If licences could be bought and sold, their scarcity and any taxes payable would be reflected in their market price. Taxes may be imposed up to the point where the market value of a licence falls to zero, that is where taxes consume all expected economic rent. At that point, the investors would still supply capital, but the gambling business would not be prepared to pay for a licence to provide gambling services.

Problem gambling

Consumers will usually make choices about what to consume that provide them with the greatest available satisfaction, without the need for government intervention. A large majority of people who gamble derive satisfaction from it without harming themselves or others.

This principle is not, however, applicable to all consumers. Minors and people with intellectual disabilities, mental illnesses or severe addictions are not always able to make choices that provide them with the greatest possible satisfaction, especially over a long period rather than at a single point in time. In its most recent report on gambling, the Productivity Commission estimates that between 0.5 and 1.0 per cent of adults suffer significant problems from their gambling each year. It estimates that a further 1.4 to 2.1 per cent of adults are subject to moderate risks that may make them vulnerable to problem gambling (Productivity Commission 2009a).

Problem gambling is characterised by chasing losses, spending more money on gambling than intended, failing in attempts to stop gambling, losing time at work or study, accumulating large debts, liquidating assets or misappropriating money (Productivity Commission 1999b).

Problem gamblers can also suffer a wide range of adverse health effects, including depression, stress, anxiety, lethargy, insomnia, poor nutrition, suicidal thoughts, increased caffeine and nicotine consumption, sweats, confusion, panic and ulcers (Amies 1999). There may also be less definable personal costs arising from loss of self-control and the breakdown of family and other relationships. Problem gamblers who commit crimes to finance their gambling impose costs on the victims and may also incur the costs of punishment.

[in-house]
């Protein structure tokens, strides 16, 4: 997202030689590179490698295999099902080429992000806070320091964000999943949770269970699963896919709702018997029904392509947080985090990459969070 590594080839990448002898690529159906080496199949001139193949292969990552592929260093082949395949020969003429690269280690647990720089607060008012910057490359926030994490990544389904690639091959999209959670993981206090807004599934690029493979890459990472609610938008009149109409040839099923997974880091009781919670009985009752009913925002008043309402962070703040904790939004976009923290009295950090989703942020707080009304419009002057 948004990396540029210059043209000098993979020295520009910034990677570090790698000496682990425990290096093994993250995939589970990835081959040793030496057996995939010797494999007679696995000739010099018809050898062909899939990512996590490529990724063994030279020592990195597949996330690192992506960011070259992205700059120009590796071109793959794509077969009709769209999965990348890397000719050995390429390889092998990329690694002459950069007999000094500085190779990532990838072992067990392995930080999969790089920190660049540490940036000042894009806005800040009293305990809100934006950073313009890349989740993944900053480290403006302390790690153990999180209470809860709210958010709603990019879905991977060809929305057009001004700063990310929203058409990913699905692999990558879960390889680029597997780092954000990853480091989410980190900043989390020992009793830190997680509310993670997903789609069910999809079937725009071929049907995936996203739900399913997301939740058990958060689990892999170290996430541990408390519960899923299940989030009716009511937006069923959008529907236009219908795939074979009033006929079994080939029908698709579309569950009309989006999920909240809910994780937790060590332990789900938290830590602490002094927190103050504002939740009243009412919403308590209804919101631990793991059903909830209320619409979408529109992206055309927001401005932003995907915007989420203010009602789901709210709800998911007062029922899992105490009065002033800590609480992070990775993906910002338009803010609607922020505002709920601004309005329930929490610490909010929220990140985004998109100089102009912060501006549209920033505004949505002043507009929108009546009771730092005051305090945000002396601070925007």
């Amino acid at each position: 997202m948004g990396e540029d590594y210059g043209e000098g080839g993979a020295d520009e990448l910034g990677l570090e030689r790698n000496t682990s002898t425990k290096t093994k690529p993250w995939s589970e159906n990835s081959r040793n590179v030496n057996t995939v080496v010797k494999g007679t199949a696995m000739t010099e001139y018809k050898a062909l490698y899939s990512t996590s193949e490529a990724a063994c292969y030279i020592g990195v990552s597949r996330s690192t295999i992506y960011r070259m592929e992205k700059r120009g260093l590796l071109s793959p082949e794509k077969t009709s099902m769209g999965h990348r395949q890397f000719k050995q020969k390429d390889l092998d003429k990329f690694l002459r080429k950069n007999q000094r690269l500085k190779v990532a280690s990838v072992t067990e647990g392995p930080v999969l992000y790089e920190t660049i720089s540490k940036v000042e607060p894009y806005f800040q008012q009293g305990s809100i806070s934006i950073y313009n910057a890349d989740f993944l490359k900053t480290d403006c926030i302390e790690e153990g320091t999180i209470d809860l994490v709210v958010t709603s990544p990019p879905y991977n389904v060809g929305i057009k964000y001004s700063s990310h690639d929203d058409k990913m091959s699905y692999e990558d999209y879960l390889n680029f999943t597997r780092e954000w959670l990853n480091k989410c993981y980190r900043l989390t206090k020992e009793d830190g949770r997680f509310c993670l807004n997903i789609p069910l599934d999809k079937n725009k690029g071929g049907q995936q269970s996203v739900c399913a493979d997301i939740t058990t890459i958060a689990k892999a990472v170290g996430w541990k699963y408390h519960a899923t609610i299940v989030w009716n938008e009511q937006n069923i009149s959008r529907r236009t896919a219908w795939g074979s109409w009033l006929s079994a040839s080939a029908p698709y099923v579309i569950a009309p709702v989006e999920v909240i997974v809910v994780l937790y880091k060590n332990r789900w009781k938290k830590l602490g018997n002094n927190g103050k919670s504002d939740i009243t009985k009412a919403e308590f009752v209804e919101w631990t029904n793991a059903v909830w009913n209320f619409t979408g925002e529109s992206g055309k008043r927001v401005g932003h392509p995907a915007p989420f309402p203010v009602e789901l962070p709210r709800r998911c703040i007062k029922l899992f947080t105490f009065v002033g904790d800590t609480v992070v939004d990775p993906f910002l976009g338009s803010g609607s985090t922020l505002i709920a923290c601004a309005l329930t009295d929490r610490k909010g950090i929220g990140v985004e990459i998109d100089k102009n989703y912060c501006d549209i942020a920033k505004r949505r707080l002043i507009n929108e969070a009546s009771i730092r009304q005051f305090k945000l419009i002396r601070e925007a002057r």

The self-control problems of problem gamblers are associated with 'time-inconsistent preferences' under which a person gives more weight to immediate costs and benefits than costs and benefits in the future (see Section E6 Tobacco taxation). One consequence is that a problem gambler may realise that it is in their long term interest to stop gambling and make plans to do so at a particular time, but find themselves unwilling to carry out their plan when the time to stop arrives. Episodes of problem gambling may also be triggered by environmental cues related to past gambling experiences — for example, if the person is exposed to a place, social situation or experience that is strongly associated with past gambling episodes (Bernheim & Rangel 2004).

In some cases, taxes may help addicted consumers overcome their self-control problems, but only if they understand and respond to the price they face. Other interventions may be more effective, particularly where environmental cues play an important role in triggering episodes of addictive behaviour.

In considering the use of taxation to address problem gambling it is important to remember that taxes on gambling impose costs on all gamblers, including the large majority who are responsible gamblers.